How blood flow dictates gene expression

December 20, 2006

(PHILADELPHIA) -- Researchers at the University of Pennsylvania School of Medicine have pinpointed a key regulatory protein that translates blood flow into gene expression. The investigators showed that in a model of mouse embryonic development a transcription factor called Klf2, which resides in cells that line blood vessels, is activated by rapid, pulsed blood flow, as reported in the December issue of Developmental Cell. Understanding Klf2's role in blood vessel and muscle biology could help with fighting atherosclerosis.

"We always knew that there had to be this line of communication from the vessel lining, or endothelium, to the smooth muscles, which never sees a blood cell," says senior author Mark Kahn, MD, Associate Professor of Medicine. "That's where Klf2 fits: This is the first time, at a molecular level, that this chain has been demonstrated in an animal."

Swirling eddies of blood form when vessels branch, much like when a river divides. Atherosclerosis typically forms at these sites of so-called disturbed flow as opposed to regions of rapid blood flow through the main vessels. This relationship between atherosclerosis and flow has been known for decades. More recently, tissue- culture studies have shown that Klf2 is activated by increased blood flow, or "fluid sheer stress."

Indeed, in this study Kahn; first author John S. Lee, MD, PhD, Instructor in the Department of Medicine; and colleagues show that the expression of Klf2 in a developing mouse embryo mirrors events in previous tissue-culture studies. They found that Klf2 is expressed on the high-flow side of developing mitral and aortic valves in the heart of a 14-day-old embryo.

The researchers surmise that the mechanical stimulus of blood flowing in a vessel leads to the upregulation of Klf2, which either activates or represses genes that control smooth muscle tone, that is the caliber of the vessel. (Tone is governed by how much a muscle contracts or relaxes.) These genes encode proteins that are either secreted or are on the cell surface of the endothelium and so influence how smooth-muscle cells contract or relax.

The researchers suggest that when Klf2 is expressed, smooth muscle cells lining the blood vessels maintain their ability to regulate vessel tone. However, when Klf2 is genetically deleted, or "knocked out," from the blood vessels of mouse embryos, they had an abnormally high cardiac output, as measured by ultrasound, while the overall structure of their blood vessels was normal. These findings implicate loss of vessel tone as the primary defect in Klf2 knockout mice.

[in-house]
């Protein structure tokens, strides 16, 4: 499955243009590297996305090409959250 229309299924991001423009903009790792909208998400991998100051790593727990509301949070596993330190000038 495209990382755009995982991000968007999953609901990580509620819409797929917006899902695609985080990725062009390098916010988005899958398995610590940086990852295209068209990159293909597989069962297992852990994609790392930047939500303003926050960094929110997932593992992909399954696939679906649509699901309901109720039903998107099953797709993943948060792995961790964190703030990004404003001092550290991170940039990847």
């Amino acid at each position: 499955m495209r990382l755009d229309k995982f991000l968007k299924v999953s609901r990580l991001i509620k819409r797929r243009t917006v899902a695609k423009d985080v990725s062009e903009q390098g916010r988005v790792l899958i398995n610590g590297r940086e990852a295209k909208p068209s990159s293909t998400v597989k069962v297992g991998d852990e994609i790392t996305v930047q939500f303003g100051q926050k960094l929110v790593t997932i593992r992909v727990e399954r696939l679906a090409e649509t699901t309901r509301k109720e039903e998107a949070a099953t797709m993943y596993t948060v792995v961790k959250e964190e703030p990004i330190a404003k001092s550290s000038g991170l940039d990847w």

Now that Klf2 has been established as an important regulator of blood flow in live animals and is required for the development of a healthy cardiovascular system, the next step is to elucidate the role of Klf2 in normal adult blood vessels and in the pathogenesis of vascular diseases, such as atherosclerosis.
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Co-authors are Eric Sebzda, Cara Bertozzi, Mei Chen, Patti Mericko, Diane Zhou, Lan Chen, and John J. Lepore from Penn; Qing Yu and Cecelia W. Lo from the National Heart, Lung and Blood Institute; Jordan T. Shin and Calum A. MacRae from Massachusetts General Hospital, Charlestown, Mass., and Matthias Stadtfeld and Thomas Graf from Albert Einstein College of Medicine, New York. This research was funded by the National Heart, Lung and Blood Institute.

This release and related images can be viewed at www.pennhealth.com/news.

PENN Medicine is a $2.9 billion enterprise dedicated to the related missions of medical education, biomedical research, and high-quality patient care. PENN Medicine consists of the University of Pennsylvania School of Medicine (founded in 1765 as the nation's first medical school) and the University of Pennsylvania Health System.

Penn's School of Medicine is ranked #2 in the nation for receipt of NIH research funds; and ranked #3 in the nation in U.S. News & World Report's most recent ranking of top research-oriented medical schools. Supporting 1,400 fulltime faculty and 700 students, the School of Medicine is recognized worldwide for its superior education and training of the next generation of physician-scientists and leaders of academic medicine.

The University of Pennsylvania Health System includes three hospitals, all of which have received numerous national patient-care honors [Hospital of the University of Pennsylvania; Pennsylvania Hospital, the nation's first hospital; and Penn Presbyterian Medical Center]; a faculty practice plan; a primary-care provider network; two multispecialty satellite facilities; and home care and hospice.

University of Pennsylvania School of Medicine

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